Leaders League. In your opinion, what are keys to business growth?
M. P. Not running out of money is the first thing! But also to listen to customers. Customers are the people who pay you. Always try to develop something that will solve a problem for a customer. If you can achieve it on a cost-effective basis, then you’re going to be successful. But you have to keep doing that, you can’t be complacent. In today’s Internet-based business environment, business is globalized and large amounts of money for investment are available, which increases competition, so if you are in business you have to make sure that you always stay ahead. Places like Science Parks provide an advantageous support to businesses in this environment.
Leaders League. How do you overcome challenges and what keeps you going?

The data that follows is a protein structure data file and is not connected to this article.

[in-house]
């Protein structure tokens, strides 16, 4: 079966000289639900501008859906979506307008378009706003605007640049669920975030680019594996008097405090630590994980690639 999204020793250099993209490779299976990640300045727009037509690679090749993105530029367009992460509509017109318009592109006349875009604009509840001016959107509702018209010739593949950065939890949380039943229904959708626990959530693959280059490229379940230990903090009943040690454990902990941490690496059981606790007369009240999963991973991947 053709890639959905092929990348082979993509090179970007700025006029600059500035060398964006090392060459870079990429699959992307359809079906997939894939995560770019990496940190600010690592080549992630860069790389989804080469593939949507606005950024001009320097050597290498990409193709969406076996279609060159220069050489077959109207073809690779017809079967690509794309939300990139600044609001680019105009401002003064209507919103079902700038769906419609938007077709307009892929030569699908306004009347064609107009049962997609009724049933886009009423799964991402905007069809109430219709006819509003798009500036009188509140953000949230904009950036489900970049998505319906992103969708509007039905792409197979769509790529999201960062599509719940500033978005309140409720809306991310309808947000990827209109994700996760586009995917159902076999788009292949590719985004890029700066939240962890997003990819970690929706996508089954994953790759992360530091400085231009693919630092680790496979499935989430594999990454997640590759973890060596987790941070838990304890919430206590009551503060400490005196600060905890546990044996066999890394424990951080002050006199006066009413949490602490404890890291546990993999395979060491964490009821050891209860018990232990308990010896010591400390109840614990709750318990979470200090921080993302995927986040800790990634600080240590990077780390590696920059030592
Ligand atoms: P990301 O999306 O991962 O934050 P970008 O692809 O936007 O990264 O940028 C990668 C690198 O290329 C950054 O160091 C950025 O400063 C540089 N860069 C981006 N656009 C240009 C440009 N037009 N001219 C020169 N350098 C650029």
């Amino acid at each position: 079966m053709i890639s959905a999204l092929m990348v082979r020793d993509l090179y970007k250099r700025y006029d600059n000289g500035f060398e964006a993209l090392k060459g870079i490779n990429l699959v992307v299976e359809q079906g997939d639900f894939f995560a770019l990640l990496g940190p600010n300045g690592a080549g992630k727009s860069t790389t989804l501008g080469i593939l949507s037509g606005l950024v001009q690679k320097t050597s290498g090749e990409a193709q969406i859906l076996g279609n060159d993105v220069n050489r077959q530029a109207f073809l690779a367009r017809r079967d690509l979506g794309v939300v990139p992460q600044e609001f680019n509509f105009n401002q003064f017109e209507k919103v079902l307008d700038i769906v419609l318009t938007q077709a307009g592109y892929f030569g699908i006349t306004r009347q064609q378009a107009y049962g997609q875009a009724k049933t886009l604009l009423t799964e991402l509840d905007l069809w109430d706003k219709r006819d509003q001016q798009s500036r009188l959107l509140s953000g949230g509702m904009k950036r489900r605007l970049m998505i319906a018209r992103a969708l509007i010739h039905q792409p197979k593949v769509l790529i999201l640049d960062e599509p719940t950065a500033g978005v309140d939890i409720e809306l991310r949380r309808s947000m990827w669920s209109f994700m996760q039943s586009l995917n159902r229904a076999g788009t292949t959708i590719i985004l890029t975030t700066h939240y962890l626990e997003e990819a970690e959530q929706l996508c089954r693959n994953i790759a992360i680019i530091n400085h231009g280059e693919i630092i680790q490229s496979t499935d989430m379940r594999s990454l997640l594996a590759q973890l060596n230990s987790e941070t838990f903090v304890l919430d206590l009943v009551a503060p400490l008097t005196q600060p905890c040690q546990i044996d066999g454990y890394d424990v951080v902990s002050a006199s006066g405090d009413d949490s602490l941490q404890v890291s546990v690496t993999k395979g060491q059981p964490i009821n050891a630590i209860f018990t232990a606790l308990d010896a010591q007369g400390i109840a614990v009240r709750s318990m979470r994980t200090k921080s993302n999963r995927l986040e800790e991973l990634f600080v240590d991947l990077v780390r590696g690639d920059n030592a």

M. P. By working in a stable environment in the University, I have been able to build an important research park, and thus raise the profile of the institution and it’s this that has really encouraged me to keep working at understanding growth and development of business.
Thanks to my interest in both business and the academic side of things, I have been able to understand and observe strategies to try to advise a number of countries on encouraging entrepreneurs to work with academics to help build their economies. I see that as part of a very small contribution to a community. I was born in East Africa and I think it’s important that these countries use ideas developed by the Science Park movement to help build technology sectors on which to base growth. The invitation from UNESCO was a great opportunity, because, whilst it’s important to give advice, there are also always opportunities to learn from others’ perspectives. It’s a two-way thing; not only about being rich, but about being wealthy in knowledge.
F. A. E. M.